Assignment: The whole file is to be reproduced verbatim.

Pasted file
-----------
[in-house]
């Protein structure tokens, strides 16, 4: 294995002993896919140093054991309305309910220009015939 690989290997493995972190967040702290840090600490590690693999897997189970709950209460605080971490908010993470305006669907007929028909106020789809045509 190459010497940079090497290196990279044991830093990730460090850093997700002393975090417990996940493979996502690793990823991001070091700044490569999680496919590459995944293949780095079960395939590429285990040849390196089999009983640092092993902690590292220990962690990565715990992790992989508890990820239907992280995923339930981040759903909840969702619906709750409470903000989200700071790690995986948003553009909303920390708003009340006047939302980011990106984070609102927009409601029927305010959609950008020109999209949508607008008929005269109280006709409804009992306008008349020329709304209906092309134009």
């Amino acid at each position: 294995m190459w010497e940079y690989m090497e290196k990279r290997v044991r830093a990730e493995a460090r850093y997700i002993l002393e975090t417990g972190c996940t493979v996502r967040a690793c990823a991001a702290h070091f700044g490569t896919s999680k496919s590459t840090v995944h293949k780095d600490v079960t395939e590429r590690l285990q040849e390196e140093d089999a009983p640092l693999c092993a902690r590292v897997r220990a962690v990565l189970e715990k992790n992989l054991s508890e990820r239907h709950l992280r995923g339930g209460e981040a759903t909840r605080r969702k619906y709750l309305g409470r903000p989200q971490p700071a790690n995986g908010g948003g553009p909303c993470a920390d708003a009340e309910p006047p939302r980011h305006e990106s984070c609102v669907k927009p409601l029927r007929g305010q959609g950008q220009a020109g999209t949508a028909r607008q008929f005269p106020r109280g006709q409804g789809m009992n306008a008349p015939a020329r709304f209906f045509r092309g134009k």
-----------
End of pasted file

[in-house]
């Protein structure tokens, strides 16, 4: 294995002993896919140093054991309305309910220009015939 690989290997493995972190967040702290840090600490590690693999897997189970709950209460605080971490908010993470305006669907007929028909106020789809045509 190459010497940079090497290196990279044991830093990730460090850093997700002393975090417990996940493979996502690793990823991001070091700044490569999680496919590459995944293949780095079960395939590429285990040849390196089999009983640092092993902690590292220990962690990565715990992790992989508890990820239907992280995923339930981040759903909840969702619906709750409470903000989200700071790690995986948003553009909303920390708003009340006047939302980011990106984070609102927009409601029927305010959609950008020109999209949508607008008929005269109280006709409804009992306008008349020329709304209906092309134009």
């Amino acid at each position: 294995m190459w010497e940079y690989m090497e290196k990279r290997v044991r830093a990730e493995a460090r850093y997700i002993l002393e975090t417990g972190c996940t493979v996502r967040a690793c990823a991001a702290h070091f700044g490569t896919s999680k496919s590459t840090v995944h293949k780095d600490v079960t395939e590429r590690l285990q040849e390196e140093d089999a009983p640092l693999c092993a902690r590292v897997r220990a962690v990565l189970e715990k992790n992989l054991s508890e990820r239907h709950l992280r995923g339930g209460e981040a759903t909840r605080r969702k619906y709750l309305g409470r903000p989200q971490p700071a790690n995986g908010g948003g553009p909303c993470a920390d708003a009340e309910p006047p939302r980011h305006e990106s984070c609102v669907k927009p409601l029927r007929g305010q959609g950008q220009a020109g999209t949508a028909r607008q008929f005269p106020r109280g006709q409804g789809m009992n306008a008349p015939a020329r709304f209906f045509r092309g134009k």